The world of business is moving faster with each day. Technology is continuously changing, cultural norms are constantly shifting, and the competitive landscapes are evolving at a rapid pace. Being a successful business in today's world requires you to move fast and adapt quickly.
As a business coach, I get approached by many CEOs who are looking to grow their businesses faster and easily. One thing I get them to focus on is increasing their business agility so we can evolve their business model and create new value for key target segments.
If you're looking to increase your ability to pivot your business and find new opportunities in your market, focus on developing these Lean/Agile business principles within your organization.
1. Define your customer well.
One of the tenets of Lean/Agile is that everything is focused on delivering value to the customer. Everything else is considered waste and needs to be removed from the process. The key here is that value needs to be defined by the customer, not by you.
The problem comes when you don't know your customer very well or you have a very broad definition. This leads to a situation where you are guessing about what is really valuable or you're trying to please too many types of people. As a result, it's very hard to create focus and make good tradeoffs.
2. Increase your understanding of what drives value.
Many companies have defined a core customer, but they fail to truly understand what drives value for them. Many times, I see companies making wild guesses in the hope of creating value. Worse is when they think they know what the customer wants but haven't validated their assumption, so they get it wrong.
Talking to customers is good for insights and data gathering but it's not as good for validation. Customers will often tell you they want something they end up not liking or that they would never use something they end up loving. Instead, give customers prototypes and samples and watch what they do. This is why A/B testing is so powerful and used so often. Far better to have customers choose between two options and then talk abstractly about a product or service they haven't experienced.
3. Take an iterative approach to delivery.
If you're building bridges and skyscrapers, you need an extensive plan that lays out all of the workflows and dependencies. These types of tasks can be managed on a budget and schedule since we can detail the work and quantify the risks quite well.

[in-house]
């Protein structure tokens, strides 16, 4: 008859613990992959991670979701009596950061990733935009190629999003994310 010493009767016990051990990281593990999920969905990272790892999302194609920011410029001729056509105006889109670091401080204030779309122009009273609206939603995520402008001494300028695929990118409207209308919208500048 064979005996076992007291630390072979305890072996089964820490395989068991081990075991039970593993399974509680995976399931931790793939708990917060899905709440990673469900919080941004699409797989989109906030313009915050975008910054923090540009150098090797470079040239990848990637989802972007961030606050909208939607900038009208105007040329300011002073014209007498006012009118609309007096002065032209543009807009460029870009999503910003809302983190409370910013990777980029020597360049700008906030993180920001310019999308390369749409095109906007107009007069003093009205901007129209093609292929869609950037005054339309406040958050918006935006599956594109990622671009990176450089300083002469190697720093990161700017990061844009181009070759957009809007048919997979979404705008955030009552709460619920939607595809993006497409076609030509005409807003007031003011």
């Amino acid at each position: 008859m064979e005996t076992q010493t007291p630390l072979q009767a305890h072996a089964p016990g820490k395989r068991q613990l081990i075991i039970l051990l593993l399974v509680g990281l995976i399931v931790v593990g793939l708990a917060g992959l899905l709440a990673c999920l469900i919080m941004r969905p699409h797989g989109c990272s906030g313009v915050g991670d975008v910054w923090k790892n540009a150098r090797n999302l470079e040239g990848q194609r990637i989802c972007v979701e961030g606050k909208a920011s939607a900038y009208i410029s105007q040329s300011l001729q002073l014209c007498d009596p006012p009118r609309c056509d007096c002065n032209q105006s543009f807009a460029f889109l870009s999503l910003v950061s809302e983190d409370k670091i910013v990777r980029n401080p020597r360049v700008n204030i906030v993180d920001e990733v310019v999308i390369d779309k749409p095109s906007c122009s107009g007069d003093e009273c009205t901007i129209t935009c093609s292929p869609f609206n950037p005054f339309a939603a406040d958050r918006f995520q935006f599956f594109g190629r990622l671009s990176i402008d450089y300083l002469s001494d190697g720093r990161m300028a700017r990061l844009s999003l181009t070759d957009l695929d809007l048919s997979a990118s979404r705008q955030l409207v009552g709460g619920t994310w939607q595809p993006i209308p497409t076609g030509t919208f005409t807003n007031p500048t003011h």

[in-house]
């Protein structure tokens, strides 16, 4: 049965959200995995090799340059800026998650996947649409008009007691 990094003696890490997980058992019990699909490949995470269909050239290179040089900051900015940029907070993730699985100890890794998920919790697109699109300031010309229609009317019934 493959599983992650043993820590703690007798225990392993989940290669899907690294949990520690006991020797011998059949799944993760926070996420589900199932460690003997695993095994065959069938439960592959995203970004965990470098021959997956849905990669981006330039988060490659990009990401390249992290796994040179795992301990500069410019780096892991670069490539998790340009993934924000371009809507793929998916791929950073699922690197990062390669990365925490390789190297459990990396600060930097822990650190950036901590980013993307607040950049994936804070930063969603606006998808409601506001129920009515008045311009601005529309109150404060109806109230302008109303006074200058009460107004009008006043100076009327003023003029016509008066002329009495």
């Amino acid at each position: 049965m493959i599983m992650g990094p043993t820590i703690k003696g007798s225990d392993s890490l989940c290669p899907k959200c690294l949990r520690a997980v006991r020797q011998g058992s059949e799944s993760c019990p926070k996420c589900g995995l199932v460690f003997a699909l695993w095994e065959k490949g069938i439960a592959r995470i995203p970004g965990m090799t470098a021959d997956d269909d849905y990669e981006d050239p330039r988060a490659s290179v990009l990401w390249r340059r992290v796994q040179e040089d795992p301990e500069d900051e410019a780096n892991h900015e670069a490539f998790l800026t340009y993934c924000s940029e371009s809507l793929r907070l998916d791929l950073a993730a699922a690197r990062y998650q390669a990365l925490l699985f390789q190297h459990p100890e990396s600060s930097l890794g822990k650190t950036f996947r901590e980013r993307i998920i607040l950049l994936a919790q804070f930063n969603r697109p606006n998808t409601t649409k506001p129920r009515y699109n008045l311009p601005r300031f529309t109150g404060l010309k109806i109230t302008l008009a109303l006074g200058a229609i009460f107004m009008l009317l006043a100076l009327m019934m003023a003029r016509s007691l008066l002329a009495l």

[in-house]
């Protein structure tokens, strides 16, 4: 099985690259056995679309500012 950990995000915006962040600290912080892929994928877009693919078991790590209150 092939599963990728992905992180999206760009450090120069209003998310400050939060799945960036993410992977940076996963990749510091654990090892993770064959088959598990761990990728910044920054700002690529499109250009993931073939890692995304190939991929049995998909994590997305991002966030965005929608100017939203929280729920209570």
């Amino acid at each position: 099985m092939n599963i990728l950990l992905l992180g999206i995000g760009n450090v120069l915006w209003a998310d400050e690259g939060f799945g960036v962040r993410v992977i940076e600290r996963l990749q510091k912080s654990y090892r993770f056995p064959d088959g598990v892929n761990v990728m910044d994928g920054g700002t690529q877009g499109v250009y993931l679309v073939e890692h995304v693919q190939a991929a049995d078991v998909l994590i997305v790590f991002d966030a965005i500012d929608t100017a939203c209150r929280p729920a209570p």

However, in most businesses, innovation is a bleeding-edge endeavor. This means that the final product is fundamentally not well-defined and the work to be done will almost certainly shift as customer needs and desires are uncovered. This requires a more flexible approach to planning. Lean/Agile embraces changing requirements by focusing on short iterations in which the primary focus is learning and evolving the value you are creating for your customers.
4. Focus on integrated, self-managed teams.
In traditional project planning, you can lay out the work to be done and divide it among specialists who work independently. However, because innovation work shifts and evolves as you learn, it's impossible to fully anticipate the resources you will need and how they will be deployed.
For Lean/Agile projects, create small self-managed teams who have all of the capabilities and expertise the project will likely need. Cross-train so members can flex according to the needs of any one iteration, and let them figure out the best way to organize themselves to do the work efficiently.
5. Develop a culture of continuous improvement.
One of the hardest, but also the most impactful, shifts companies need to make is in their thinking around failure. Most companies strive to avoid failure and often create cultures in which failure is severely punished. They focus on blame and consequences to drive behavior and performance. In a Lean/Agile culture, failure is a tool for learning and not something to be avoided.
That's not to say that all failure is good. You want your failure to come with a healthy dose of learning and validation. But if your culture sees failure as something to be avoided at all costs, rather than as a process for learning and experimenting, then you will have a difficult time adopting a Lean/Agile mindset.
The good news is that it's not hard to start any of these practices and see early gains quickly. The bad news is that mastery is an elusive target. The companies that do the best job with these realize that they can always do better and constantly strive to achieve higher levels of proficiency. For them, agility is a way of being, not a goal.